Gonadotropin Releasing Hormone Analogues
Information about Gonadotropin Releasing Hormone Analogues
The gonadotropin releasing hormone (GnRH) agonists and antagonists are short peptide analogues of GnRH that cause a profound inhibition of estrogen and androgen synthesis and are used predominantly as androgen deprivation therapy of advanced prostate cancer. Some of these agents are also used to treat benign conditions responsive to hormonal inhibition such as endometriosis, uterine fibroids, precocious puberty and infertility. Leuprolide, goserelin, triptorelin and histrelin are considered GnRH agonists, whereas degarelix acts predominantly as an antagonist.
Liver toxicity of Gonadotropin Releasing Hormone Analogues
Several of the GnRH analogues have been reported to be associated with transient serum enzyme elevations during therapy, but none have been convincingly implicated in causing clinically significant liver injury with jaundice.
Mechanism of action of Gonadotropin Releasing Hormone Analogues
Gonadotropin releasing hormone is a decapeptide that is produced in the hypothalamus and acts upon GnRH receptors on the surface of gonadotropin cells in the pituitary gland, stimulating the release of luteinizing hormone (LH) and follicular stimulating hormone (FSH) which, in turn, stimulate the production and release of testosterone by the male testes and estrogen by the female ovaries and placenta. GnRH is typically produced in a pulsatile manner, and its synthesis is regulated by circulating levels of testosterone in men and estrogens in women. Infusions of GnRH agonists produce an initial transient increase in sex hormones, but with continued non-pulsatile stimulation, LH and FSH synthesis are inhibited and estrogen and testosterone levels decline. GnRH analogues have been found to be much more potent and sustained in action that the native decapeptide and have been used extensively in modulation of sex hormone synthesis. The GnRH analogue degarelix acts in a somewhat different manner in that it is an antagonist of the gonadotropin receptors in the pituitary and inhibit LH and FSH synthesis and release directly, and without an initial surge that is typical of the GnRH agonists. The ultimate effects and efficacy of the GnRH agonists and antagonist are similar, the difference being a more rapid onset and the lack of an initial surge in sex hormone release with the pure antagonist.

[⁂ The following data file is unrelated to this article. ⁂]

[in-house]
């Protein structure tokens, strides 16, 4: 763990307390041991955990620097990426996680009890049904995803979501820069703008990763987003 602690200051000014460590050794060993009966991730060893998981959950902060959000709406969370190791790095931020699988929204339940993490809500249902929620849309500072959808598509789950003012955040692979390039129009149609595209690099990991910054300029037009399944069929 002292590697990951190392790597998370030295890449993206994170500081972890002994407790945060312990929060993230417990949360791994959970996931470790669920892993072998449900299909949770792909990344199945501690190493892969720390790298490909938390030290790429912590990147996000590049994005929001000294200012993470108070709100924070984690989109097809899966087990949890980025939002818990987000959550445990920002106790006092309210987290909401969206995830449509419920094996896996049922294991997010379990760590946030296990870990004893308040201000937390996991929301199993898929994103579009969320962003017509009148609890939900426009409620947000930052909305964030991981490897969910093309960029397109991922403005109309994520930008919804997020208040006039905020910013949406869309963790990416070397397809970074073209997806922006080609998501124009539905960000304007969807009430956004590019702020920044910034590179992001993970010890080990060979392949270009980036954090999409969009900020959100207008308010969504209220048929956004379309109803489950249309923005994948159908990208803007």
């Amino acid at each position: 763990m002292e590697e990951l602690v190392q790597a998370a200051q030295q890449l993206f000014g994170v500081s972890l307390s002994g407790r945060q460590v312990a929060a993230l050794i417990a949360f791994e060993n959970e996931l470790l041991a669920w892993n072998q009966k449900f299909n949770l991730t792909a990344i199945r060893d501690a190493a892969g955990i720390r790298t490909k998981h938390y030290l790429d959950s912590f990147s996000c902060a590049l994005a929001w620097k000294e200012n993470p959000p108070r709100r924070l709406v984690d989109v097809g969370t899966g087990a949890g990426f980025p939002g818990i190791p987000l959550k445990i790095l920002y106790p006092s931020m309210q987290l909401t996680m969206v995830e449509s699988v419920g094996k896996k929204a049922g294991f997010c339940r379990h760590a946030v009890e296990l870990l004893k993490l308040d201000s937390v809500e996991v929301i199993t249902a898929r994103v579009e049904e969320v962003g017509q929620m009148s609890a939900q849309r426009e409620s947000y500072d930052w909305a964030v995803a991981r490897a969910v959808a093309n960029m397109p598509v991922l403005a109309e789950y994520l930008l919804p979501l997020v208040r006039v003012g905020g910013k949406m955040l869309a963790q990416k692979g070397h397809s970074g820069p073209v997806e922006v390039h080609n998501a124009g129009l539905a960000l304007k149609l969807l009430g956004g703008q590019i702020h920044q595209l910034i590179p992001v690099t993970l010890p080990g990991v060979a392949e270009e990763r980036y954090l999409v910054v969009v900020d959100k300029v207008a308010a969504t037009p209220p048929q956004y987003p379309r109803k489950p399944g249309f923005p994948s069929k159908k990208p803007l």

Brand name for Gonadotropin Releasing Hormone Analogues
The commercial names and year of approval in the United States of the currently available forms of GnRH agonists and antagonists are: leuprolide, also called leuprorelin (Lupron: 1985), goserelin (Zoladex: 1989), histrelin (Supprelin, Vantas: 1991 and 2004), triptorelin (Trelstar: 2000), and degarelix (Firmagon: 2008). Many of these agents are now available in generic forms as well. Long acting forms that allow for administration at 1, 3, 6 and even 12-month intervals are available for some GnRH analogues. The GnRH analogues all require parenteral (subcutaneous or intramuscular) administration and are used largely as androgen deprivation therapy for advanced prostate cancer. They are used off-label for precocious puberty, gender dysphoria and infertility.
Side effects of Gonadotropin Releasing Hormone Analogues
Common side effects of the GnRH agonists and antagonists include symptoms of hypogonadism such as hot flashes, gynecomastia, fatigue, weight gain, fluid retention, erectile dysfunction and decreased libido. Long term therapy can result in metabolic abnormalities, weight gain, worsening of diabetes and osteoporosis. Rare, but potentially serious adverse events include transient worsening of prostate cancer due to surge in testosterone with initial injection of GnRH agonists and pituitary apoplexy in patients with pituitary adenoma.
Drug class for Gonadotropin Releasing Hormone Analogues
Drug Class: antineoplastic agents, GnRH Analogues GnRH Analogues: Degarelix, Goserelin, Histrelin, Leuprolide, Triptorelin
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